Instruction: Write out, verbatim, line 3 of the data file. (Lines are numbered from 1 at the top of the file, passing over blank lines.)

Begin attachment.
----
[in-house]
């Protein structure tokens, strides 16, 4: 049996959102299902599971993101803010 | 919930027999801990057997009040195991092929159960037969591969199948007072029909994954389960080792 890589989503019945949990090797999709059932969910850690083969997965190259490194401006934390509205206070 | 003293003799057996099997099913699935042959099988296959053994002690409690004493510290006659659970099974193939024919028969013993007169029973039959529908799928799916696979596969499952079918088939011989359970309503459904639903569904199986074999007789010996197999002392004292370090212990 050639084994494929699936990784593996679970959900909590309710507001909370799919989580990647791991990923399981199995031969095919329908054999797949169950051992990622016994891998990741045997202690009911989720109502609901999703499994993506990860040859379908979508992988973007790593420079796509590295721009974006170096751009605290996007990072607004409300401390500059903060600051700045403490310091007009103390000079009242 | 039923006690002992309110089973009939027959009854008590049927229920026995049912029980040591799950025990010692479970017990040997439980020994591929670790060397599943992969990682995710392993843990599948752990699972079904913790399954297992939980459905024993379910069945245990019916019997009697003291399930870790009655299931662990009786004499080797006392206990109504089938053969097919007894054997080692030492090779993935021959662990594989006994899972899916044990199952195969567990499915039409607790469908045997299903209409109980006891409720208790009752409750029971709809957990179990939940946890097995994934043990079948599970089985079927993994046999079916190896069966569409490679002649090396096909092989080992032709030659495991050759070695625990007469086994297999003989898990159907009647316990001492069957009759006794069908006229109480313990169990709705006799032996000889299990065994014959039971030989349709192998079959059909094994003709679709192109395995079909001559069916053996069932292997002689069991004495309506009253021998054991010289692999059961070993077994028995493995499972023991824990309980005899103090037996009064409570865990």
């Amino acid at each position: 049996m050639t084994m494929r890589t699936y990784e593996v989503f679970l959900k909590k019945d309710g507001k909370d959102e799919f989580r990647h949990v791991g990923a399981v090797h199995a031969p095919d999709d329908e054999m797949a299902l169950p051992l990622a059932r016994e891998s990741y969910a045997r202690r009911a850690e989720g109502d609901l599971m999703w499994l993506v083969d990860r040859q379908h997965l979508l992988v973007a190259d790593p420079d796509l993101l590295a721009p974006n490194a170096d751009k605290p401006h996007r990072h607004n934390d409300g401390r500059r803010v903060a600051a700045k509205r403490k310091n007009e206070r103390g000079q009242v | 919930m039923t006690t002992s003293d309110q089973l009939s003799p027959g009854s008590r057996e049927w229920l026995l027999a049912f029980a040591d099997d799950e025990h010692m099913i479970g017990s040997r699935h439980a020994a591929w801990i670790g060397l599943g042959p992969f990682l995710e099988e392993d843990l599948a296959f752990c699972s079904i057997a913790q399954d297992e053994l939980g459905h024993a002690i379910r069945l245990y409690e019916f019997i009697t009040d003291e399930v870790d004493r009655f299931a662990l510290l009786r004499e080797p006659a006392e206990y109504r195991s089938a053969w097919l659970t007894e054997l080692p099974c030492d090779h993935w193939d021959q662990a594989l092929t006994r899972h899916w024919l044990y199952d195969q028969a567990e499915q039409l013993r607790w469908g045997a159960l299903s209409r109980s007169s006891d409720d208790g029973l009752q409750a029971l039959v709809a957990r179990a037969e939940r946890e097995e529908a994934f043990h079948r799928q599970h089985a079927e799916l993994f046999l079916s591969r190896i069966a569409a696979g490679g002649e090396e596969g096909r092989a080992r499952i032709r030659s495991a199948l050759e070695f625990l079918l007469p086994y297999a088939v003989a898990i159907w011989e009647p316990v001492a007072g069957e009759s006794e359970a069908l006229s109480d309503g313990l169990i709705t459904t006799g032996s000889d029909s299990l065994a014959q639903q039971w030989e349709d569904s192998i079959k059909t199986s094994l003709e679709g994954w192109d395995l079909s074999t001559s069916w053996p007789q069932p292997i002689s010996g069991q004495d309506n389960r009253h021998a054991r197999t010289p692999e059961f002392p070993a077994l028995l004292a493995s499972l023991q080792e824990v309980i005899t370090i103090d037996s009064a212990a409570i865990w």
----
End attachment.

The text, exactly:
């Amino acid at each position: 049996m050639t084994m494929r890589t699936y990784e593996v989503f679970l959900k909590k019945d309710g507001k909370d959102e799919f989580r990647h949990v791991g990923a399981v090797h199995a031969p095919d999709d329908e054999m797949a299902l169950p051992l990622a059932r016994e891998s990741y969910a045997r202690r009911a850690e989720g109502d609901l599971m999703w499994l993506v083969d990860r040859q379908h997965l979508l992988v973007a190259d790593p420079d796509l993101l590295a721009p974006n490194a170096d751009k605290p401006h996007r990072h607004n934390d409300g401390r500059r803010v903060a600051a700045k509205r403490k310091n007009e206070r103390g000079q009242v | 919930m039923t006690t002992s003293d309110q089973l009939s003799p027959g009854s008590r057996e049927w229920l026995l027999a049912f029980a040591d099997d799950e025990h010692m099913i479970g017990s040997r699935h439980a020994a591929w801990i670790g060397l599943g042959p992969f990682l995710e099988e392993d843990l599948a296959f752990c699972s079904i057997a913790q399954d297992e053994l939980g459905h024993a002690i379910r069945l245990y409690e019916f019997i009697t009040d003291e399930v870790d004493r009655f299931a662990l510290l009786r004499e080797p006659a006392e206990y109504r195991s089938a053969w097919l659970t007894e054997l080692p099974c030492d090779h993935w193939d021959q662990a594989l092929t006994r899972h899916w024919l044990y199952d195969q028969a567990e499915q039409l013993r607790w469908g045997a159960l299903s209409r109980s007169s006891d409720d208790g029973l009752q409750a029971l039959v709809a957990r179990a037969e939940r946890e097995e529908a994934f043990h079948r799928q599970h089985a079927e799916l993994f046999l079916s591969r190896i069966a569409a696979g490679g002649e090396e596969g096909r092989a080992r499952i032709r030659s495991a199948l050759e070695f625990l079918l007469p086994y297999a088939v003989a898990i159907w011989e009647p316990v001492a007072g069957e009759s006794e359970a069908l006229s109480d309503g313990l169990i709705t459904t006799g032996s000889d029909s299990l065994a014959q639903q039971w030989e349709d569904s192998i079959k059909t199986s094994l003709e679709g994954w192109d395995l079909s074999t001559s069916w053996p007789q069932p292997i002689s010996g069991q004495d309506n389960r009253h021998a054991r197999t010289p692999e059961f002392p070993a077994l028995l004292a493995s499972l023991q080792e824990v309980i005899t370090i103090d037996s009064a212990a409570i865990w």